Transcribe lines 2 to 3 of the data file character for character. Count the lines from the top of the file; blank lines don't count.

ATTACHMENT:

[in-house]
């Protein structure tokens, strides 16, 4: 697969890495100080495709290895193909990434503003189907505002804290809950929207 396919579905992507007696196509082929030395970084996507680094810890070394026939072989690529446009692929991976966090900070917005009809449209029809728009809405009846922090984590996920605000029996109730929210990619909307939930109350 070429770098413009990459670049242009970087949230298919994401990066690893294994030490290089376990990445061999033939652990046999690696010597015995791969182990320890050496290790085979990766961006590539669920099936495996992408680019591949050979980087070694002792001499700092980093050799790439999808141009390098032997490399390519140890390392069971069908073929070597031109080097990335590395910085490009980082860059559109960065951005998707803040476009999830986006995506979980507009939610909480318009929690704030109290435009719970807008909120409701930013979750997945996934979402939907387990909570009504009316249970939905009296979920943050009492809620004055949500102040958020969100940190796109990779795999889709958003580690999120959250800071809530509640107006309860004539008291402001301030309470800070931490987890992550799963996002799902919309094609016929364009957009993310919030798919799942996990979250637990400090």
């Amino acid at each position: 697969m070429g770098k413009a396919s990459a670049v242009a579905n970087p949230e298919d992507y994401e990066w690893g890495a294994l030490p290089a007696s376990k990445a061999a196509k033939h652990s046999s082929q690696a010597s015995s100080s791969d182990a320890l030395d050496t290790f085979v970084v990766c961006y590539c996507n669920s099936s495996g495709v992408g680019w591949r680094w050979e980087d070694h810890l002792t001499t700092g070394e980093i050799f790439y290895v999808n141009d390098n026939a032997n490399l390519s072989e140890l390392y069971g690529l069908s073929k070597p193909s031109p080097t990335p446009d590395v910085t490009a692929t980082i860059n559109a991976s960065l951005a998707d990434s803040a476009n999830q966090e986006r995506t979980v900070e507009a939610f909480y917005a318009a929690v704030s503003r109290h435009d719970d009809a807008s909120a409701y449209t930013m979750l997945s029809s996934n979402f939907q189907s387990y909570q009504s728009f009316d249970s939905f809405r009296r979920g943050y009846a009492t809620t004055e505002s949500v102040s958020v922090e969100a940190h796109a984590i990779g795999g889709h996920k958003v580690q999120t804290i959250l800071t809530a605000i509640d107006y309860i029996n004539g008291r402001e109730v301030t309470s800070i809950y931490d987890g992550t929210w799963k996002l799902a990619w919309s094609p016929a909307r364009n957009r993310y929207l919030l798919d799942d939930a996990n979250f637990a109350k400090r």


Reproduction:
């Protein structure tokens, strides 16, 4: 697969890495100080495709290895193909990434503003189907505002804290809950929207 396919579905992507007696196509082929030395970084996507680094810890070394026939072989690529446009692929991976966090900070917005009809449209029809728009809405009846922090984590996920605000029996109730929210990619909307939930109350 070429770098413009990459670049242009970087949230298919994401990066690893294994030490290089376990990445061999033939652990046999690696010597015995791969182990320890050496290790085979990766961006590539669920099936495996992408680019591949050979980087070694002792001499700092980093050799790439999808141009390098032997490399390519140890390392069971069908073929070597031109080097990335590395910085490009980082860059559109960065951005998707803040476009999830986006995506979980507009939610909480318009929690704030109290435009719970807008909120409701930013979750997945996934979402939907387990909570009504009316249970939905009296979920943050009492809620004055949500102040958020969100940190796109990779795999889709958003580690999120959250800071809530509640107006309860004539008291402001301030309470800070931490987890992550799963996002799902919309094609016929364009957009993310919030798919799942996990979250637990400090």
């Amino acid at each position: 697969m070429g770098k413009a396919s990459a670049v242009a579905n970087p949230e298919d992507y994401e990066w690893g890495a294994l030490p290089a007696s376990k990445a061999a196509k033939h652990s046999s082929q690696a010597s015995s100080s791969d182990a320890l030395d050496t290790f085979v970084v990766c961006y590539c996507n669920s099936s495996g495709v992408g680019w591949r680094w050979e980087d070694h810890l002792t001499t700092g070394e980093i050799f790439y290895v999808n141009d390098n026939a032997n490399l390519s072989e140890l390392y069971g690529l069908s073929k070597p193909s031109p080097t990335p446009d590395v910085t490009a692929t980082i860059n559109a991976s960065l951005a998707d990434s803040a476009n999830q966090e986006r995506t979980v900070e507009a939610f909480y917005a318009a929690v704030s503003r109290h435009d719970d009809a807008s909120a409701y449209t930013m979750l997945s029809s996934n979402f939907q189907s387990y909570q009504s728009f009316d249970s939905f809405r009296r979920g943050y009846a009492t809620t004055e505002s949500v102040s958020v922090e969100a940190h796109a984590i990779g795999g889709h996920k958003v580690q999120t804290i959250l800071t809530a605000i509640d107006y309860i029996n004539g008291r402001e109730v301030t309470s800070i809950y931490d987890g992550t929210w799963k996002l799902a990619w919309s094609p016929a909307r364009n957009r993310y929207l919030l798919d799942d939930a996990n979250f637990a109350k400090r």